A number of studies have shown that during the labour and birth experience, women wish to be treated with support, kindness and respect, as well as receiving adequate information and explanations regarding the events (DOH, 2004). During this early period at the hospital, Susan was kept informed of what was happening and was never left to feel abandoned or unimportant. She was understandably anxious as she had been expecting a straightforward homebirth and was now in a high risk unit with potential problems. Elaine’s skills as a midwife meant that she was able to help to reduce some of Susan’s anxiety and consistently took into account her wishes, feelings and needs.
Susan also had the benefit of a student midwife helping to care for her. Working under the guidance of Elaine, ‘Alice’ was a first year student midwife and although students in the healthcare sector are officially supernumerary, they are still able to provide high levels of care, and can often prove to be a huge benefit to the person/woman receiving their care. It is widely believed that having a student participating in the care, can result in the patient receiving more attention and possibly more one to one care. This is partly because the qualified midwife usually has to explain procedures and assessments to the student, and so the patient/woman (and whoever else is present) will also hear that explanation and will further understand the process and the reasons for it. Also, qualified healthcare professionals are usually very busy due to looking after, and being responsible for, more than one patient at a time. However as someone who is supernumerary, a student has more time to spend with individual patients, and it has been shown that woman do appreciate the care and support of a student midwife (Modasia, 2007). Therefore, this was also beneficial in the provision of woman centred care for Susan.
Elaine had some concerns regarding the fetal heart trace from the CTG monitor, as she could see that the decelerations that Janet had noted were not improving. Consequently, the second act of interprofessional collaboration occurred when Elaine decided to contact a consultant obstetrician to review Susan’s case. Sterk (2002) states that when the birthing process deviates from the norm, a responsible caregiver should use their best judgement in order to avert any further complications, and Elaine did this in enlisting the help of the consultant. Healthcare practitioners working in a hospital are often part of a hierarchically structured team, and doctors are frequently thought to be the main controllers of the medical profession (Sterk, 2002). Although a midwife is an autonomous practitioner, it is still important to know when it is necessary to seek help from other professionals, regardless of their position in the ‘hierarchy’, in order to provide the best care.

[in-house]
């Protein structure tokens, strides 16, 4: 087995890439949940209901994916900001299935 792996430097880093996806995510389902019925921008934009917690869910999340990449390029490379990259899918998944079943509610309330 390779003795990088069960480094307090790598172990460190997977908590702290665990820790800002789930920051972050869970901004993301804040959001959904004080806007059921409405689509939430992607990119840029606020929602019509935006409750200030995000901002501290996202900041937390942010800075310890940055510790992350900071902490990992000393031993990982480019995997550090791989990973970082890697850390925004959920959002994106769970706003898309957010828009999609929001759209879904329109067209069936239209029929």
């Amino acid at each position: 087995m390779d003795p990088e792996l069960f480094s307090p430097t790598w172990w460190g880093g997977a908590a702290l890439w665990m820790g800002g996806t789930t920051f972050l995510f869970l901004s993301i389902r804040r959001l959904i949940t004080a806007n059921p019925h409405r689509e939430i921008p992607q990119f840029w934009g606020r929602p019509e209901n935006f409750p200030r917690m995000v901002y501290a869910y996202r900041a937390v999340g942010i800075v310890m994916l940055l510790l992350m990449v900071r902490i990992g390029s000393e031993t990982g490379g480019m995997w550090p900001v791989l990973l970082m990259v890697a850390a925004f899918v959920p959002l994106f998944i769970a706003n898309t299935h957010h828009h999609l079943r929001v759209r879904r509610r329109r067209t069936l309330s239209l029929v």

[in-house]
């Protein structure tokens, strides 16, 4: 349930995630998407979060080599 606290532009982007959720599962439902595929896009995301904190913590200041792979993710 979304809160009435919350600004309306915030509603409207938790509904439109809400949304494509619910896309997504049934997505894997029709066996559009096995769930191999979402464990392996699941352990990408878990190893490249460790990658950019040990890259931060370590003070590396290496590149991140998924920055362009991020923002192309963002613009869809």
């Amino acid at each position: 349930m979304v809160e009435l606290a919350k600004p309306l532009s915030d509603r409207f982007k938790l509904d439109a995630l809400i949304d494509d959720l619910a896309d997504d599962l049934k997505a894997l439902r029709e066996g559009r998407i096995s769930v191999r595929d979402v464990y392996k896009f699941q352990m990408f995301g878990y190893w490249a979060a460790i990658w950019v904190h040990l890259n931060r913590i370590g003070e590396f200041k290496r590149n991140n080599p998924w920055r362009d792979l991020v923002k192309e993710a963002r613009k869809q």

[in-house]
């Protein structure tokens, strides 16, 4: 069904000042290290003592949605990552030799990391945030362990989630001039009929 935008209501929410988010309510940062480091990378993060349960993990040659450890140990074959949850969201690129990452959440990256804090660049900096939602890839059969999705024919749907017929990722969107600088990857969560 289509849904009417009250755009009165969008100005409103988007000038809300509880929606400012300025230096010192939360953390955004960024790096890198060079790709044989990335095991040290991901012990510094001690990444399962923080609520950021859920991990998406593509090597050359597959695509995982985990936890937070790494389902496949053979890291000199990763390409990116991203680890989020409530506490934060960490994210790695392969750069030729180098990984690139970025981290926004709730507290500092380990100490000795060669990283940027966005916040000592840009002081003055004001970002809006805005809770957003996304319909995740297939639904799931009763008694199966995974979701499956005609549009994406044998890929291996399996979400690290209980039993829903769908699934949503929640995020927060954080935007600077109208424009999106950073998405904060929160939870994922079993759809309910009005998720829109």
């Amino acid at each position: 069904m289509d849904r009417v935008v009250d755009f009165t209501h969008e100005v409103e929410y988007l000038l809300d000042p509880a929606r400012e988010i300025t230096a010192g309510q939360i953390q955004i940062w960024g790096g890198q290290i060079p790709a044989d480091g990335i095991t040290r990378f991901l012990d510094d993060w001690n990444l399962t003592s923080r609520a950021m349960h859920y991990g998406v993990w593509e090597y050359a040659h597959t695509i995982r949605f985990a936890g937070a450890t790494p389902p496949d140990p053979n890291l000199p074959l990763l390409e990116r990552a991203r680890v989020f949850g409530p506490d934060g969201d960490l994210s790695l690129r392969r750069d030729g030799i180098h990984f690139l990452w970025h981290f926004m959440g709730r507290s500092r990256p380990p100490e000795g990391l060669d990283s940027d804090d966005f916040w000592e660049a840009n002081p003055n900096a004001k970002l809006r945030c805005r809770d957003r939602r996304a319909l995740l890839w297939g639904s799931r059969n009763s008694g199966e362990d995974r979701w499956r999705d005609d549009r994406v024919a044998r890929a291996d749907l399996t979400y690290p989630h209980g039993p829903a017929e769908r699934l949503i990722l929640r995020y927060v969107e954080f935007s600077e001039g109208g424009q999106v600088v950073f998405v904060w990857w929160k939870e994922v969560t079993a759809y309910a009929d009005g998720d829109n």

When the consultant (‘John’) arrived, once again the discussion about Susan and her situation took place in the room with her and her husband, and they were involved in the conversation. As now the most senior of Susan’s care-givers, it is Johns responsibility to identify the seriousness of the case, and make an appropriate plan of care to reflect his findings. He involved Susan as much as possible in his ‘review’, and made sure to ascertain her wishes and feelings regarding her circumstances and her future care plan. It could be assumed that as midwifery is a female dominated profession, midwives are naturally more ‘woman centred’ than male doctors (Page, 1993). However John was clearly a very ‘person/patient centred’ practitioner, and so this skill was easily able to be transferred to be ‘woman-centred’ for the maternity setting.